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Initial Diversification of Living Amphibians Predated the Breakup of Pangaea

1. Departamento de Biodiversidad y Biología Evolutiva, Museo Nacional de Ciencias Naturales, Consejo Superior de Investigaciones Científicas, José Gutiérrez Abascal, 2, E‐28006 Madrid, Spain;2. Institute for Biodiversity and Ecosystem Dynamics, Zoological Museum, University of Amsterdam, Mauritskade 61, 1092 AD Amsterdam, The Netherlands;3. Lehrstuhl für Zoologie und Evolutionsbiologie, Department of Biology, University of Konstanz, 78457 Konstanz, Germany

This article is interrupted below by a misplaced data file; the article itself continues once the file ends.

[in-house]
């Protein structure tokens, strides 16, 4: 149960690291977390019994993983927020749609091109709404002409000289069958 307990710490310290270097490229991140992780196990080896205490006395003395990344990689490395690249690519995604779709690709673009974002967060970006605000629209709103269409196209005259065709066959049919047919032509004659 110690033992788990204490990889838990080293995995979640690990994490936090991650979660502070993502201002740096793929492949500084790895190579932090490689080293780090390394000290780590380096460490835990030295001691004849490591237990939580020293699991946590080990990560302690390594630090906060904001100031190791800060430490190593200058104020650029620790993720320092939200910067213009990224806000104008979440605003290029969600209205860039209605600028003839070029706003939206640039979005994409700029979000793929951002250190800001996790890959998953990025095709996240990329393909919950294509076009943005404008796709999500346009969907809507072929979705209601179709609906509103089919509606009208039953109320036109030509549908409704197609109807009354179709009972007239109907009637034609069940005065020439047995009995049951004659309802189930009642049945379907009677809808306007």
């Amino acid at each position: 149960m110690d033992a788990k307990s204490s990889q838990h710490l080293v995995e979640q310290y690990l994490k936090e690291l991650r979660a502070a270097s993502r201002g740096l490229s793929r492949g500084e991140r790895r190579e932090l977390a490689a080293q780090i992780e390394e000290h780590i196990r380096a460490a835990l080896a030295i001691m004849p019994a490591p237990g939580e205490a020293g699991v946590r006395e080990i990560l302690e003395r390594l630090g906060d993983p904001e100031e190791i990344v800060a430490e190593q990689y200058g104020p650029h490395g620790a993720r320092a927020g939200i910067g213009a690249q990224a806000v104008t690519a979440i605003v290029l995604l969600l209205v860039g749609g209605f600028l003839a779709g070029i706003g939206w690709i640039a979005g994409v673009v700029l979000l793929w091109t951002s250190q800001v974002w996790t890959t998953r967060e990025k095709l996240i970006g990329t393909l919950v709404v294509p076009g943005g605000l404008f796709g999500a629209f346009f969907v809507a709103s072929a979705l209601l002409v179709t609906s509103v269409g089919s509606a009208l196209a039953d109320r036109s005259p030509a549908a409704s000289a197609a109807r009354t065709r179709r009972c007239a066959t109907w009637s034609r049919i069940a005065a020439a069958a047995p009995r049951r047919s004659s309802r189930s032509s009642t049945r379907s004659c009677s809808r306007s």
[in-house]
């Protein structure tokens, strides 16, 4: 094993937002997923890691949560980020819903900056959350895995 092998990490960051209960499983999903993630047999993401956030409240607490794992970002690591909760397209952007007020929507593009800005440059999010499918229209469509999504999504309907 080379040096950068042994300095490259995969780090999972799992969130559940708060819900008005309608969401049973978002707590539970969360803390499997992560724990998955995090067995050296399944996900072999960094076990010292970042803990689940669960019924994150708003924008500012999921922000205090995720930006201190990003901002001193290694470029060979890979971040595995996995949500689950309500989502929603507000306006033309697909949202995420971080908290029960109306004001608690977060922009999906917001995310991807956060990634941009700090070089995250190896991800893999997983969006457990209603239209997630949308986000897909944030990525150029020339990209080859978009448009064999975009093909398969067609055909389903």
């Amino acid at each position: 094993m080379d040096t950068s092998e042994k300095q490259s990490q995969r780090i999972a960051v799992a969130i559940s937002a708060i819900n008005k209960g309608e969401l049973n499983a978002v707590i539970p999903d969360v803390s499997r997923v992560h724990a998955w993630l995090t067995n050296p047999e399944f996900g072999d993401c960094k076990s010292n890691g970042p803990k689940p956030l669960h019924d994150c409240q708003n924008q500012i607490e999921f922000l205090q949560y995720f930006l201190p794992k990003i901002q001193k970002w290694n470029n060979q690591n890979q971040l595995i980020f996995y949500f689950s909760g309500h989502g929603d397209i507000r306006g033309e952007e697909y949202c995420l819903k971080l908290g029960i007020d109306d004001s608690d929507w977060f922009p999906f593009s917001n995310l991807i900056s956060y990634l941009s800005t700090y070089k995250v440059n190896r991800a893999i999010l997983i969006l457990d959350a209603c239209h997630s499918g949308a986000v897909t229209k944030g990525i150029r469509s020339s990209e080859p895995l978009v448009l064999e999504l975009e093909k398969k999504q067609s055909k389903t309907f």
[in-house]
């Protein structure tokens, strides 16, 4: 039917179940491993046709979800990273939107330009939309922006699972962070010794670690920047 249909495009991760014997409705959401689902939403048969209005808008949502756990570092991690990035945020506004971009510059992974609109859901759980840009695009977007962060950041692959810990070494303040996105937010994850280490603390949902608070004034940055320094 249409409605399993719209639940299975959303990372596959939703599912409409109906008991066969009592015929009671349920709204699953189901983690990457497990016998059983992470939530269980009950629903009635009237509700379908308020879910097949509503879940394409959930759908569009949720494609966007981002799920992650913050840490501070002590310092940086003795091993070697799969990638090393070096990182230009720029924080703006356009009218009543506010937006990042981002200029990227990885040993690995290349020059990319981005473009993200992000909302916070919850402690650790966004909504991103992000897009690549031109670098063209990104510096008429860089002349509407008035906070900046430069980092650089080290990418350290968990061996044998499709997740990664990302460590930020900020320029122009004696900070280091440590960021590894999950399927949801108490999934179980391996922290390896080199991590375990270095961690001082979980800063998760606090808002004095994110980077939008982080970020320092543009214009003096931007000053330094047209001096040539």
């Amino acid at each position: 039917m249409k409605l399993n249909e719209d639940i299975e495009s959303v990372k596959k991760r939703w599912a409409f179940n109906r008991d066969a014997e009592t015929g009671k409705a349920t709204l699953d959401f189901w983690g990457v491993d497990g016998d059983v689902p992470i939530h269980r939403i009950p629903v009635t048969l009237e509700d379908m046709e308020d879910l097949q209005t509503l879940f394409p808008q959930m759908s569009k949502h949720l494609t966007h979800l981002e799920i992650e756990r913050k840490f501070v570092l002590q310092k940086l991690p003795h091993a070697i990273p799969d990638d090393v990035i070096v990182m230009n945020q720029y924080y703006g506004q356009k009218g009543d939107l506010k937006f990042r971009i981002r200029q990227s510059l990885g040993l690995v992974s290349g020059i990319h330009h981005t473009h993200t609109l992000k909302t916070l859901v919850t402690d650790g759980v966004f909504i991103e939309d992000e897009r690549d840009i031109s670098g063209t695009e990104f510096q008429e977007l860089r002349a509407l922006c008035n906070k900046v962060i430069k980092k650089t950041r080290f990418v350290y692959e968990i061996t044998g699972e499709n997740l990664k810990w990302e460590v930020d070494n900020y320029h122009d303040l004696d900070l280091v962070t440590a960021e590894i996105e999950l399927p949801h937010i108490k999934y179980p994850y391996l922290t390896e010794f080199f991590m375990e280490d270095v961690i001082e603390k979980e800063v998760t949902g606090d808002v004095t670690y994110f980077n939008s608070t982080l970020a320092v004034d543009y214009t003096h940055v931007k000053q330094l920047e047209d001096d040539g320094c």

The origin and divergence of the three living orders of amphibians (Anura, Caudata, Gymnophiona) and their main lineages are one of the most hotly debated topics in vertebrate evolution. Here, we present a robust molecular phylogeny based on the nuclear RAG1 gene as well as results from a variety of alternative independent molecular clock calibrations. Our analyses suggest that the origin and early divergence of the three living amphibian orders dates back to the Palaeozoic or early Mesozoic, before the breakup of Pangaea, and soon after the divergence from lobe‐finned fishes. The resulting new biogeographic scenario, age estimate, and the inferred rapid divergence of the three lissamphibian orders may account for the lack of fossils that represent plausible ancestors or immediate sister taxa of all three orders and the heretofore paradoxical distribution of some amphibian fossil taxa. Furthermore, the ancient and rapid radiation of the three lissamphibian orders likely explains why branch lengths connecting their early nodes are particularly short, thus rendering phylogenetic inference of implicated relationships especially difficult.